全国くらしの工芸展 11/25(金)〜11/27(日) 会場:サンドーム福井



Banshu Fishing Flies


Various crafts




The techniques of this craft were introduced to Banshu from Kyoto toward the end of the Edo period (1600-1868). Local farmers began making the hooks and flies in their spare time, preserving and developing the craft over the years, while gradually perfecting each type of hook to a level at which it would bring good results. Flies won a number of prizes at Fisheries Fairs held during the late 1800s and as a result, Banshu fishing flies earned the recognition of many fishermen.It is important when making a fly to consider the type of fish being pursued, the season, the weather, and the depth and chemistry of the water the fish inhabits. Consideration for these factors has led to the development of more than 1,000 different types of fly. Making one requires the utmost concentration but the result is a piece of grand illusion in the most alluring colors, perfectly mimicking an insect in the water. Today, Banshu leads the field as the main producer of the countries output of fishing flies, with 15 firms employing 48 staff, 6 of whom are government recognized Master Craftsmen.


Kyoto Art Mountings


Various crafts




Art mounting dates back to the Heian period (794-1185), when pieces of artwork, calligraphy and the Sutras were strengthened by backing them with fabric. Later, calligraphy and paintings were backed or edged with paper or fabric for display or to help protect them. Gradually mounting came into much more general use for fusuma, hanging scrolls and frames as well as for folding and single-leaf freestanding screens. Hanging scrolls, hand scrolls and frames are used to decorate the tokonoma or alcove in a traditional Japanese room; and fusuma, folding and single-leaf freestanding screens are used on a daily basis in the home as partitions, screens or simply to cutout draughts.Sustained by Kyoto's beautiful environment and the refined aesthetic taste of its people, the development of art mounting here was also help by the climate conditions of the Kyoto basin with its high levels of humidity. Mounting techniques which reflected the aesthetic taste of the tea masters were perfected with the appearance of the tokonoma and when the tea ceremony became popular from the end of the 16th century and on into the Edo period (1600-1868). Screens of many kinds are even today one of the main items made, along with the mounting of hanging scrolls and hand scrolls. Sustaining these age-old techniques are 406 firms employing 853 people of various skill, including 24 government recognized Master Craftsmen.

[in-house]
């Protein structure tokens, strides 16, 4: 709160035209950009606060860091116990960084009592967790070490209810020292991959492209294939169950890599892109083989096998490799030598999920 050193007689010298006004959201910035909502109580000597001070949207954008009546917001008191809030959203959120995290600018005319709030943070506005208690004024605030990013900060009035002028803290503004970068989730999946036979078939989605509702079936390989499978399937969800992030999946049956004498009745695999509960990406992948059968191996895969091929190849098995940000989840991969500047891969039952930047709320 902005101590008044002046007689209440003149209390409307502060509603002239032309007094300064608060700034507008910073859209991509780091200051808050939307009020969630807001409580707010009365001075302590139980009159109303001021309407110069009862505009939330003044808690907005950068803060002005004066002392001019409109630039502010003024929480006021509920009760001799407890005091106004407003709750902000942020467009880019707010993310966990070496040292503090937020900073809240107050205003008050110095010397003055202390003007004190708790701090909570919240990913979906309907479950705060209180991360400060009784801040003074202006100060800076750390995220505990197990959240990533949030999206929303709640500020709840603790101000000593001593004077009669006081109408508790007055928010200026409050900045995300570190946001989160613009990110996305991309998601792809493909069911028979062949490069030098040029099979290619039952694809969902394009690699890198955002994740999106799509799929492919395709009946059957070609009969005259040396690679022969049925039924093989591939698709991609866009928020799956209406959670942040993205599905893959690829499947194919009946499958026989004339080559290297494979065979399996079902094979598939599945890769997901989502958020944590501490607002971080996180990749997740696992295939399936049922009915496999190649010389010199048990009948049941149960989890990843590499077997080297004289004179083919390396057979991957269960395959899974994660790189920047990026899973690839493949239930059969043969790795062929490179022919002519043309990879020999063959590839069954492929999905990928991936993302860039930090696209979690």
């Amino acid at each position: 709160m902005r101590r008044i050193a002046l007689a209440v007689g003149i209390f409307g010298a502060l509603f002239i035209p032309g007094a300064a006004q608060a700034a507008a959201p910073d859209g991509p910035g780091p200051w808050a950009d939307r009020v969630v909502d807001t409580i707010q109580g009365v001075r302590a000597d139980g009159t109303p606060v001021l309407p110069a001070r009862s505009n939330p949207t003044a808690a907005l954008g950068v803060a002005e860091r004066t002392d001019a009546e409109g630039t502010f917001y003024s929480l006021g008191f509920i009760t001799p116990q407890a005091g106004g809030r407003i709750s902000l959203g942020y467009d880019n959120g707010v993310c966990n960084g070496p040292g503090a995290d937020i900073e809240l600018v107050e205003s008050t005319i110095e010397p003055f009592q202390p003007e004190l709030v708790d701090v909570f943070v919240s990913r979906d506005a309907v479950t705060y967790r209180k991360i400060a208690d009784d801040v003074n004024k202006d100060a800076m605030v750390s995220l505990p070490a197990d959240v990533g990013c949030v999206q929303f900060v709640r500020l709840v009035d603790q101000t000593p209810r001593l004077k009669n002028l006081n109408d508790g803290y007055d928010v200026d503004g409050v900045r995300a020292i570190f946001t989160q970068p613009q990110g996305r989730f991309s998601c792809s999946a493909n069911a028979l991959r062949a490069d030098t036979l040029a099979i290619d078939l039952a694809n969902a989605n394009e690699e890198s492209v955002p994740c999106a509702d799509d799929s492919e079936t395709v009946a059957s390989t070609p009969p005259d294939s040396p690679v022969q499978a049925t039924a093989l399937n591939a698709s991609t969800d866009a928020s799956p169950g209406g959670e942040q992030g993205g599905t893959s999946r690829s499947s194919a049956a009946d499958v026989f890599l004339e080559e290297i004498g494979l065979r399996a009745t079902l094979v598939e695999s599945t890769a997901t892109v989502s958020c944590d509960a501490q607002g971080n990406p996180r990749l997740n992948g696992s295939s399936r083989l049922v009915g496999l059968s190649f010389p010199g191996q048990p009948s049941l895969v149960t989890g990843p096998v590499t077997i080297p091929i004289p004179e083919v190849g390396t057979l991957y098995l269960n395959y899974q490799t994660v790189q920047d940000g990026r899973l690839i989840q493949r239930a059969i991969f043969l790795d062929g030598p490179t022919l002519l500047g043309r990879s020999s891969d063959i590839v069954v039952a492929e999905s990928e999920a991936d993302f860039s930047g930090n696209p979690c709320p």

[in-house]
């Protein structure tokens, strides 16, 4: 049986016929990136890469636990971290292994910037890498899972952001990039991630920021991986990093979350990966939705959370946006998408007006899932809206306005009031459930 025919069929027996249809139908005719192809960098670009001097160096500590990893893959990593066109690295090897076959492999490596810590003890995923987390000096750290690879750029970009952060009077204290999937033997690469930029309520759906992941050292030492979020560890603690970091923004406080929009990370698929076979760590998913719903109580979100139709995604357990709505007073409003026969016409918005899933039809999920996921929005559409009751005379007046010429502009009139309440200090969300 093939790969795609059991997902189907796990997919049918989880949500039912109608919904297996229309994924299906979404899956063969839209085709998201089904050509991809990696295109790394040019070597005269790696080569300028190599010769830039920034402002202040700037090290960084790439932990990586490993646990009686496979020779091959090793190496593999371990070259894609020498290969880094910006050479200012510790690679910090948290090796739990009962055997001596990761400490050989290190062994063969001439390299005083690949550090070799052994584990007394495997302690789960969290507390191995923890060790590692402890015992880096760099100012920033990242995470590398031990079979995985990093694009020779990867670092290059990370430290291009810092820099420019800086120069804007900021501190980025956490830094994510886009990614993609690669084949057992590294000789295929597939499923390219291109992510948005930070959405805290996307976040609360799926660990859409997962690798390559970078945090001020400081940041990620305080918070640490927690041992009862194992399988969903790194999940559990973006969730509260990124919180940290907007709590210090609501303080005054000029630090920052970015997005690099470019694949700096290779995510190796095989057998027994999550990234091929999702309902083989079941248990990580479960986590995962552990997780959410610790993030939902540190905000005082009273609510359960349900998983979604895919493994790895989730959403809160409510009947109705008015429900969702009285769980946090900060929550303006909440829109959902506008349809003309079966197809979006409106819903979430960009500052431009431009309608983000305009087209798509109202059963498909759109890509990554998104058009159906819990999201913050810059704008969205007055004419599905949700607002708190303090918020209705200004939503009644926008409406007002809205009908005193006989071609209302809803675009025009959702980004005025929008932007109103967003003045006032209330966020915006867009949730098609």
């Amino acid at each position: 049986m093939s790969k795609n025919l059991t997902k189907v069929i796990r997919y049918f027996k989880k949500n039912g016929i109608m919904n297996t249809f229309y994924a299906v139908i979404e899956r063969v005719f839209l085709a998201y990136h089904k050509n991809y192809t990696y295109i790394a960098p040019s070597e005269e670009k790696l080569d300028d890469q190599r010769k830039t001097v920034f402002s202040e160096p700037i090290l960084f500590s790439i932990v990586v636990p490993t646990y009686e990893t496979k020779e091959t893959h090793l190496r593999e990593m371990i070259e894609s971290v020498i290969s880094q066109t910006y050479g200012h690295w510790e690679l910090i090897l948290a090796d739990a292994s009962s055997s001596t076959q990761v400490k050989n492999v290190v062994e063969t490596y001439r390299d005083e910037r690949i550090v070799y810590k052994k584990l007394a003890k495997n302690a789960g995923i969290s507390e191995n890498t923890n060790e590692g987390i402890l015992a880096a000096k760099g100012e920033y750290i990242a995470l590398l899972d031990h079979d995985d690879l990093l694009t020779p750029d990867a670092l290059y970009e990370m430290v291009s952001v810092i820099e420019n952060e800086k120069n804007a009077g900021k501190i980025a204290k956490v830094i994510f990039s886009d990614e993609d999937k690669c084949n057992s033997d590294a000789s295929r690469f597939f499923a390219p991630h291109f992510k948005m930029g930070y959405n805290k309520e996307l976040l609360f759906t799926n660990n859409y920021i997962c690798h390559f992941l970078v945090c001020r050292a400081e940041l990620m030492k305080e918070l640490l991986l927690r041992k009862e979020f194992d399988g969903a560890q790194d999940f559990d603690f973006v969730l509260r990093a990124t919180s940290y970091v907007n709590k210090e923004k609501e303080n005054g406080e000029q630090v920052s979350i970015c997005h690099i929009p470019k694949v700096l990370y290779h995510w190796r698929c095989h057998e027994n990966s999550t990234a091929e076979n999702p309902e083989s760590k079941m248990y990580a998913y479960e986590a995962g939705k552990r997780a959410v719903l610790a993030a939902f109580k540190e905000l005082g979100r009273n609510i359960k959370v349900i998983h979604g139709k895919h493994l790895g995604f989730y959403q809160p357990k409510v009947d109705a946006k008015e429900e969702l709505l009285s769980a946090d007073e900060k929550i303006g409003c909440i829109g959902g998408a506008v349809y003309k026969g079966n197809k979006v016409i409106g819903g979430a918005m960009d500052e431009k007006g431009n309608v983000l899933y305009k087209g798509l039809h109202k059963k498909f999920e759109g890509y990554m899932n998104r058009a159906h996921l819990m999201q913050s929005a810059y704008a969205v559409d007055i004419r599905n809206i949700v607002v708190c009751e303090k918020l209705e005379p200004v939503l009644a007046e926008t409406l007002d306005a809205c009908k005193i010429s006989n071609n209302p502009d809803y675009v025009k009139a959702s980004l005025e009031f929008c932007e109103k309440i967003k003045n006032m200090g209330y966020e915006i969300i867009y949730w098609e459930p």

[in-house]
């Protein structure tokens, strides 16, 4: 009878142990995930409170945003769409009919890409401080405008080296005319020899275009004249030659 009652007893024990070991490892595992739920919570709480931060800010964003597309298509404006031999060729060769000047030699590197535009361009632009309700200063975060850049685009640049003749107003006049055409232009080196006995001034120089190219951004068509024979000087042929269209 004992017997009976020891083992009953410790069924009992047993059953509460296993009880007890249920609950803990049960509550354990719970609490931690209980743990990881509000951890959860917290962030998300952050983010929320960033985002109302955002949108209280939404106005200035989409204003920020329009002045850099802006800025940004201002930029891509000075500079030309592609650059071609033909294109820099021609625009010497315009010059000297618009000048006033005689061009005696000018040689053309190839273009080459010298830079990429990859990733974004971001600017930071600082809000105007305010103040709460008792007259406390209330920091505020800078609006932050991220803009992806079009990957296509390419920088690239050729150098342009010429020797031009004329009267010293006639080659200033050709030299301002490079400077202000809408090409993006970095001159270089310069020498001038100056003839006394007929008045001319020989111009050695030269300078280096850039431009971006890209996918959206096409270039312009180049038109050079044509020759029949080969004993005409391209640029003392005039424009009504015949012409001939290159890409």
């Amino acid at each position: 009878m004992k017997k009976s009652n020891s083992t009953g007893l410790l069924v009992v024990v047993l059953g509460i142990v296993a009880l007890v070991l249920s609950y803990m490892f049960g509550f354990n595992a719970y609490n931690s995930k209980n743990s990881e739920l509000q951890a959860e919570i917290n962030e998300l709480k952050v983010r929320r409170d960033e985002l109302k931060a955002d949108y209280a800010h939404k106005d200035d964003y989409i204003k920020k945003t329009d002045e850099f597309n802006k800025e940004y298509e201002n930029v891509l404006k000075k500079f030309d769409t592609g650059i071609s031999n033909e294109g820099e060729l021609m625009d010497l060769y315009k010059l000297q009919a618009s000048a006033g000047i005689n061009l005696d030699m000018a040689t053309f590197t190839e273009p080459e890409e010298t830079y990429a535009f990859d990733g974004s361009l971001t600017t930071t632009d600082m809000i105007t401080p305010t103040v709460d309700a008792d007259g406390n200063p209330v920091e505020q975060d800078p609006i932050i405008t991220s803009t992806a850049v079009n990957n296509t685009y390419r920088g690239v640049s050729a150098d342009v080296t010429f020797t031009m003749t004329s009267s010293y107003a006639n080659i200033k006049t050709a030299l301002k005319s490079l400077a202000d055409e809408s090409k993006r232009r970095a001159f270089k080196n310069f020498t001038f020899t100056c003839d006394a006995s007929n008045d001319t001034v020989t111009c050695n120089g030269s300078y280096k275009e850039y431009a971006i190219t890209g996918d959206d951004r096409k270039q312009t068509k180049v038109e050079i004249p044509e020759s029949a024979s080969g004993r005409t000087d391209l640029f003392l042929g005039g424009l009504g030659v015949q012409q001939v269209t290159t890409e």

Owari Cloisonne





It was not until the latter part of the Edo period (1600-1868) that Owari cloisonne got its start. The area centered on present-day Nagoya was the domain of the Owari clan. The first pieces were made here and the skills and techniques of this craft gradually became established. The oldest piece of authenticated Owari cloisonne is a sake cup made in 1833.In a sense, cloisonne is a form of glazed ware utilizing the fact that enamels will melt under extreme heat, rather in the way that glazes for pottery melt in a kiln. The main difference is that metal is the base material of cloisonne. The birds, butterflies, flowers and plants depicted on Owari cloisonne give it its distinctive character. There are now 21 firms supporting 165 staff engaged in producing a variety of cloisonne flower vases, incense holders, dishes and jewelry boxes.


Edo Mokuhanga


Various crafts



江戸木版画は、墨一色の版画の上に色を筆で彩色していくようになり、これらは丹絵、紅絵、漆絵として進歩してきましたが、色を板木で摺る工夫がなされ、二、三色の色摺版画(紅摺絵)ができました。さらに、明和2年(1765 年)には、金や銀まで摺り込み、中間色も木版で刷り上げることができるようになり、多色摺りのスタイルが確立されました。

Edo Mokuhanga are woodblock prints that began with a black print that was then colored with a brush.
They evolved into "tane", "benie", and "urushie", eventually resulting in a printing technique where the colors were applied to the wood print and printed directly, followed by two and three-color prints (benizurie). Further in 1765, gold and silver began being printed, and secondary colors also began to be printed, and the multicolored style was established.
The techniques and skills used in Edo Mokuhanga wood block printing were established in the Edo period, and these techniques have continued to be improved upon, carrying on the present day where they are still produced mainly in the Tokyo region.